Two-thirds of IoT networks running Lora, Sigfox; one third running smart-city apps
Unlicensed networks, mostly based on LoRa and Sigfox, make up two-thirds of low-power wide-area (LPWA) networks today, according to a study of 100 LPWA networks by IoT research firm ON World. A third of the total network deployments are geared towards smart city applications, the report found.
However, despite the dominance of unlicensed IoT technologies, their licensed equivalents, including NB-IoT and LTE-M, are gaining ground. On World said NB-IoT “network operator activity” will grow by 1,800% in 2018. Operators have launched ultra low-price IoT plans in recent months, notably Deutsche Telekom’s offer of €10 per SIM, covering 500MB of data for the life of each device, pegged at 10 years.
Mareca Hatler, research director at ON World, noted the disruption in the LPWA market. “There are dozens of LPWA network operators in various stages of development today, up from a handful just a few years ago. This has resulted in disruptive pricing for network connectivity and lower component costs for IoT developers,” she said.
Mainstream carriers such as Arqiva, Bouygues, Orange, KPN, Proximus and Swisscom have covered much of Europe and Asia Pacific already with Sigfox and LoRa networks. A growing number of independent operators, including Senet, Thinxtra and UnaBiz, are adding to their footprints. The growth of unlicensed LPWA networks has been spurred by their simple architecture, easy installation and free spectrum.
The LoRA Alliance claims there has been more than 100 percent growth in the number of public LoRa networks in the past 12 months, from 31 live networks to 67. By contrast, the GSMA said ahead of MWC in February that 23 carriers had so far launched 41 licensed cellular IoT networks.
Sigfox and LoRa have similar profiles. The main differences are in their business models. LoRa is not a company, but a standard, developed by chip manufacturer Semtech and maintained by around 500 firms under the non-profit LoRa Alliance. LoRa networks are acquired, constructed and maintained by private companies. LoRa-based devices run chips exclusively from Semtech.
Meanwhile, tier-one carriers are rolling out licensed LPWA networks at pace, across the globe. By the end of 2018, most of the US, Europe and Asia Pacific will be covered with licensed IoT networks. Operators are split on the relative merits of NB-IoT and LTE-M. Deutsche Telekom is rolling out NB-IoT in eight European markets, as well as the US, and offering bundles of connectivity, hardware, platform and analytical services . It reckons NB-IoT allows for “much more detailed information”, compared with LTE-M, and cited its work on smart city parking in Germany.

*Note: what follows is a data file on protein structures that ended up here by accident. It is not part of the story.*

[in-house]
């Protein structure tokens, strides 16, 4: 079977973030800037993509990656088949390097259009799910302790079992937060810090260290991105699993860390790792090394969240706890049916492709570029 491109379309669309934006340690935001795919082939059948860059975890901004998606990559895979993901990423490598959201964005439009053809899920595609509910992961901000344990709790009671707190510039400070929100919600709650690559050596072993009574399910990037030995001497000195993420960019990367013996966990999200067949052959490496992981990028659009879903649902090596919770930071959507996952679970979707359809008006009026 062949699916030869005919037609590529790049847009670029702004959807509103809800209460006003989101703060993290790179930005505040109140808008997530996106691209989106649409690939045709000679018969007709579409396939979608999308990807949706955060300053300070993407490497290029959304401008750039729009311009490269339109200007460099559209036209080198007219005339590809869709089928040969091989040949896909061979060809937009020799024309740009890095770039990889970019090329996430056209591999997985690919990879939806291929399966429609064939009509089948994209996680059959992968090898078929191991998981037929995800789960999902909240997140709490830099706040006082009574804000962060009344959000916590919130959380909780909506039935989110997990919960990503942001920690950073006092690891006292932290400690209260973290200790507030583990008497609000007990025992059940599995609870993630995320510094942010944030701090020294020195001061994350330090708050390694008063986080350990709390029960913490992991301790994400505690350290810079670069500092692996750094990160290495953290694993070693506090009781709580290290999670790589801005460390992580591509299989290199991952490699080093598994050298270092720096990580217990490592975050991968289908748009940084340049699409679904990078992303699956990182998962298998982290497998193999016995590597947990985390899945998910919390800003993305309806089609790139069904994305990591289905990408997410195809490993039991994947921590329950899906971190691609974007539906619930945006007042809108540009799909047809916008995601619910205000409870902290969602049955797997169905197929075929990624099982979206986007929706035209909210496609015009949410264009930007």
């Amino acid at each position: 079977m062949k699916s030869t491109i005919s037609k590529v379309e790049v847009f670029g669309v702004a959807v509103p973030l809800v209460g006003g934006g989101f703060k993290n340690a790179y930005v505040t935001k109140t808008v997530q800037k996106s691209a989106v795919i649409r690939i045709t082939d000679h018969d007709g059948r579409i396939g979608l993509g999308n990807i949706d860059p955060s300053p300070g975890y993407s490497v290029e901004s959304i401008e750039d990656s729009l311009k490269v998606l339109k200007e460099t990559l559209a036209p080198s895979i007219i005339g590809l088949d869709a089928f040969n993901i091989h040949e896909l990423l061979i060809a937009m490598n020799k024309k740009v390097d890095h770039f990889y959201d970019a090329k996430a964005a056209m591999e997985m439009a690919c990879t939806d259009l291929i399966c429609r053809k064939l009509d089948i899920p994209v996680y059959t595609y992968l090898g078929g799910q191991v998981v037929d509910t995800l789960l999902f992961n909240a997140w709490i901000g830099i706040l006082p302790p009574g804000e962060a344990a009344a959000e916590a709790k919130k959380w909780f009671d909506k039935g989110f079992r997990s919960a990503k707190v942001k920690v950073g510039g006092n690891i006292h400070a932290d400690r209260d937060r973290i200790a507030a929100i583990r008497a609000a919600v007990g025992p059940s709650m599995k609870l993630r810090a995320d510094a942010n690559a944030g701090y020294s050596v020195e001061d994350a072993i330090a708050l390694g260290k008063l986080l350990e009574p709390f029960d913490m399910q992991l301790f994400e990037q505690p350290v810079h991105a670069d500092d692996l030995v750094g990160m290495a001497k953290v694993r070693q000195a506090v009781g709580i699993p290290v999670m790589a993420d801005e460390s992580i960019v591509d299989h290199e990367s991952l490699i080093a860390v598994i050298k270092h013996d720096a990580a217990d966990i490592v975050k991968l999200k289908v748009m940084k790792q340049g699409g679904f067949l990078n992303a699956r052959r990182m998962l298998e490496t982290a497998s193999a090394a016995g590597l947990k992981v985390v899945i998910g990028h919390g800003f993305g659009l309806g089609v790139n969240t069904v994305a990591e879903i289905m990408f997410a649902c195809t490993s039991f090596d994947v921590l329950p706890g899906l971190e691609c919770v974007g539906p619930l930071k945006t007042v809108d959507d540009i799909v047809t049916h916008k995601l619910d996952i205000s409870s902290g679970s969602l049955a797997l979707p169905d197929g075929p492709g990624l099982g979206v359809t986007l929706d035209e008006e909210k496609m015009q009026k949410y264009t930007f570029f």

“You can go two ground levels down, and still have right frequency of data,” Anette Bronder, director of digital at the company’s IT division T-Systems, told Enterprise IoT Insights at Mobile World Congress in late February. “It’s cheap, as well,” she added.
AT&T said LTE-M offers “in-building penetration through 12 inches of concrete”, as well as longer battery life and reduced module size. “There are technical advantages. LTE-M provides the best value in terms of cost, battery life, in-building penetration, for a balanced two-way network,” said Mobeen Khan, vice president of IoT solutions at AT&T.
Has AT&T ruled out NB-IoT? “No, we haven’t closed the door on it. It may be we back both, or may just stick with LTE-M. But we have backed and deployed LTE-M at scale, now.” What about Deutsche Telekom? Is it committed exclusively to NB-IoT? “Yes; NB-IoT gives us the opportunity to step into real use cases. For the last 18 months, we have been involved in lots of projects and examples, and we are now scaling up. NB-IoT allows that,” said Bronder.
France-based Orange puts it down to resources and requirements. “We can’t deploy everything,” said Emmanuel Routier, vice president of Orange’s global M2M business. In general, Orange is more even-handed, with a continuing interest in LoRa, alongside a developing LTE-M roadmap at group level. Orange and KPN, in France and the Netherlands respectively, completed the first field tests of roaming between national LoRaWAN networks earlier this week, utilizing the latest LoRaWAN specification, released in October.
A major advantage for LoRa-based systems, for now, is the cost of modules, typically around $2, compared with closer $4 for NB-IoT and LTE-M modules. “Even in 2020, the cost of [LTE-M and NB-IoT] modules and sensors and gateways will still be three times more expensive than LoRa.” LoRa offers a good medium-term solution, which can be revised and possibly swapped out as licensed technologies gain scale, according to Routier, repeating that technologies must be applied according to the use cases.
ON World said the fastest-growing LPWA sectors are smart cities, smart energy and smart water. A third of LPWA applications focus on smart city applications such as streetlight monitoring, parking solutions, waste management, and air quality and noise pollution monitoring. They have been deployed in over five million gas and electric meters. Sigfox and LoRa are the most active in smart grids, but LTE-M and NB-IoT are catching up, it said.
Low-cost, long-range asset trackers, or ‘smart tags’, will be the largest and fastest growing LPWA market in the next 10 years, it said.